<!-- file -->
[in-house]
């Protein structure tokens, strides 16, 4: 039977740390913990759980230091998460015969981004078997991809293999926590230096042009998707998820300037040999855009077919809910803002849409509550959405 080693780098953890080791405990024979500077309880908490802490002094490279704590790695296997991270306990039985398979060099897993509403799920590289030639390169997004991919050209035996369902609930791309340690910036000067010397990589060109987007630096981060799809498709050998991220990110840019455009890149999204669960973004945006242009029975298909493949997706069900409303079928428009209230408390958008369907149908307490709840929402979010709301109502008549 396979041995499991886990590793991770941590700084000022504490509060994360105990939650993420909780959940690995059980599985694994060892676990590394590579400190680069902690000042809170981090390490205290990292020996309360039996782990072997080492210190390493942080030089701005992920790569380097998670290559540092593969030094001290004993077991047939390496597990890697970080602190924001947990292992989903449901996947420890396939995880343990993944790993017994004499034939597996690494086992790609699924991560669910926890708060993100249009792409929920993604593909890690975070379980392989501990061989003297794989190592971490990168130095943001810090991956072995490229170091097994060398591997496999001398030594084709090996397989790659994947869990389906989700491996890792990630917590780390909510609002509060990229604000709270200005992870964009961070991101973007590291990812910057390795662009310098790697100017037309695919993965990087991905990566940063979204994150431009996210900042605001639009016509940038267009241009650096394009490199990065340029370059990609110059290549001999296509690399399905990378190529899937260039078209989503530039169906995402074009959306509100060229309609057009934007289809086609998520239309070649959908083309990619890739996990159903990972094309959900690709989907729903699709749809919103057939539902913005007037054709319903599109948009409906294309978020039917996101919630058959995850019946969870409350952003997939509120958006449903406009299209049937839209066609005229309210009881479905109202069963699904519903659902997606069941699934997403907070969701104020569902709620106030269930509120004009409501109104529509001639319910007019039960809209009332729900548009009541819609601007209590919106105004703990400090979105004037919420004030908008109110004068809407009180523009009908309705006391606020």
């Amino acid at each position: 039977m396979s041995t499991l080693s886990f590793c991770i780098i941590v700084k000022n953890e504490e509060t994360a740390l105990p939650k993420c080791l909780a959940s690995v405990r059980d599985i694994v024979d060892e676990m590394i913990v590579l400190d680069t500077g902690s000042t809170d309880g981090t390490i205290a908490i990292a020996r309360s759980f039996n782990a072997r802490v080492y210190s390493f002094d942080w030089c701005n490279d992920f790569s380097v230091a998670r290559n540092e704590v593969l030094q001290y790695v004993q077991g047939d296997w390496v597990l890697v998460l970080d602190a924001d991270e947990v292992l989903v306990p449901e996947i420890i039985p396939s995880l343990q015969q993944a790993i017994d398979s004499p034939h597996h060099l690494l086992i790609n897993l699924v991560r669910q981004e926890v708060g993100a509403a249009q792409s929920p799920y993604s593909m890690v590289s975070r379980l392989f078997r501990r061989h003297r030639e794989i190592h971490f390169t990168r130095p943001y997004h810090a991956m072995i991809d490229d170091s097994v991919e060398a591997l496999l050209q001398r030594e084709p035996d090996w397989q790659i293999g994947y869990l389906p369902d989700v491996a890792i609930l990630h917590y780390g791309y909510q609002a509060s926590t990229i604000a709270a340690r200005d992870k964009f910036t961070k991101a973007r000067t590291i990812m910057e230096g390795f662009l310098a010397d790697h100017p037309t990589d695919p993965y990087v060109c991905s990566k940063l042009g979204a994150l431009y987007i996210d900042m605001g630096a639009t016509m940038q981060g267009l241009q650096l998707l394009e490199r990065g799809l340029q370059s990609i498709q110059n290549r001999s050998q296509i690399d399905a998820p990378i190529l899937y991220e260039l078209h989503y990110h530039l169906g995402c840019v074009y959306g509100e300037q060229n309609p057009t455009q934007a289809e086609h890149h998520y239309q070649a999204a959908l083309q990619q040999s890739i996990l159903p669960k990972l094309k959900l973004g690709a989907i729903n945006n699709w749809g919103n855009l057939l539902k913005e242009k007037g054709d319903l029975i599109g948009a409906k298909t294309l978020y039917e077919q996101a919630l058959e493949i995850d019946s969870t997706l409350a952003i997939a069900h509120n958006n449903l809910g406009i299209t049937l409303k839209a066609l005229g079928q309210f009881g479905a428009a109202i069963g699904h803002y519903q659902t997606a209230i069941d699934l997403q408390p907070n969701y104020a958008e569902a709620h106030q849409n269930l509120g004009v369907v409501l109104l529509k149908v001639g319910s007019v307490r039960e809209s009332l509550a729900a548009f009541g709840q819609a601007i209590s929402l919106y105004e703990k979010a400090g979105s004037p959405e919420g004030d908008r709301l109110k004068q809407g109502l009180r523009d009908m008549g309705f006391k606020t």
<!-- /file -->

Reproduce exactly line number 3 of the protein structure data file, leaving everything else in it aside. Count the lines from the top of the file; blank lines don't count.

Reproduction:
């Amino acid at each position: 039977m396979s041995t499991l080693s886990f590793c991770i780098i941590v700084k000022n953890e504490e509060t994360a740390l105990p939650k993420c080791l909780a959940s690995v405990r059980d599985i694994v024979d060892e676990m590394i913990v590579l400190d680069t500077g902690s000042t809170d309880g981090t390490i205290a908490i990292a020996r309360s759980f039996n782990a072997r802490v080492y210190s390493f002094d942080w030089c701005n490279d992920f790569s380097v230091a998670r290559n540092e704590v593969l030094q001290y790695v004993q077991g047939d296997w390496v597990l890697v998460l970080d602190a924001d991270e947990v292992l989903v306990p449901e996947i420890i039985p396939s995880l343990q015969q993944a790993i017994d398979s004499p034939h597996h060099l690494l086992i790609n897993l699924v991560r669910q981004e926890v708060g993100a509403a249009q792409s929920p799920y993604s593909m890690v590289s975070r379980l392989f078997r501990r061989h003297r030639e794989i190592h971490f390169t990168r130095p943001y997004h810090a991956m072995i991809d490229d170091s097994v991919e060398a591997l496999l050209q001398r030594e084709p035996d090996w397989q790659i293999g994947y869990l389906p369902d989700v491996a890792i609930l990630h917590y780390g791309y909510q609002a509060s926590t990229i604000a709270a340690r200005d992870k964009f910036t961070k991101a973007r000067t590291i990812m910057e230096g390795f662009l310098a010397d790697h100017p037309t990589d695919p993965y990087v060109c991905s990566k940063l042009g979204a994150l431009y987007i996210d900042m605001g630096a639009t016509m940038q981060g267009l241009q650096l998707l394009e490199r990065g799809l340029q370059s990609i498709q110059n290549r001999s050998q296509i690399d399905a998820p990378i190529l899937y991220e260039l078209h989503y990110h530039l169906g995402c840019v074009y959306g509100e300037q060229n309609p057009t455009q934007a289809e086609h890149h998520y239309q070649a999204a959908l083309q990619q040999s890739i996990l159903p669960k990972l094309k959900l973004g690709a989907i729903n945006n699709w749809g919103n855009l057939l539902k913005e242009k007037g054709d319903l029975i599109g948009a409906k298909t294309l978020y039917e077919q996101a919630l058959e493949i995850d019946s969870t997706l409350a952003i997939a069900h509120n958006n449903l809910g406009i299209t049937l409303k839209a066609l005229g079928q309210f009881g479905a428009a109202i069963g699904h803002y519903q659902t997606a209230i069941d699934l997403q408390p907070n969701y104020a958008e569902a709620h106030q849409n269930l509120g004009v369907v409501l109104l529509k149908v001639g319910s007019v307490r039960e809209s009332l509550a729900a548009f009541g709840q819609a601007i209590s929402l919106y105004e703990k979010a400090g979105s004037p959405e919420g004030d908008r709301l109110k004068q809407g109502l009180r523009d009908m008549g309705f006391k606020t």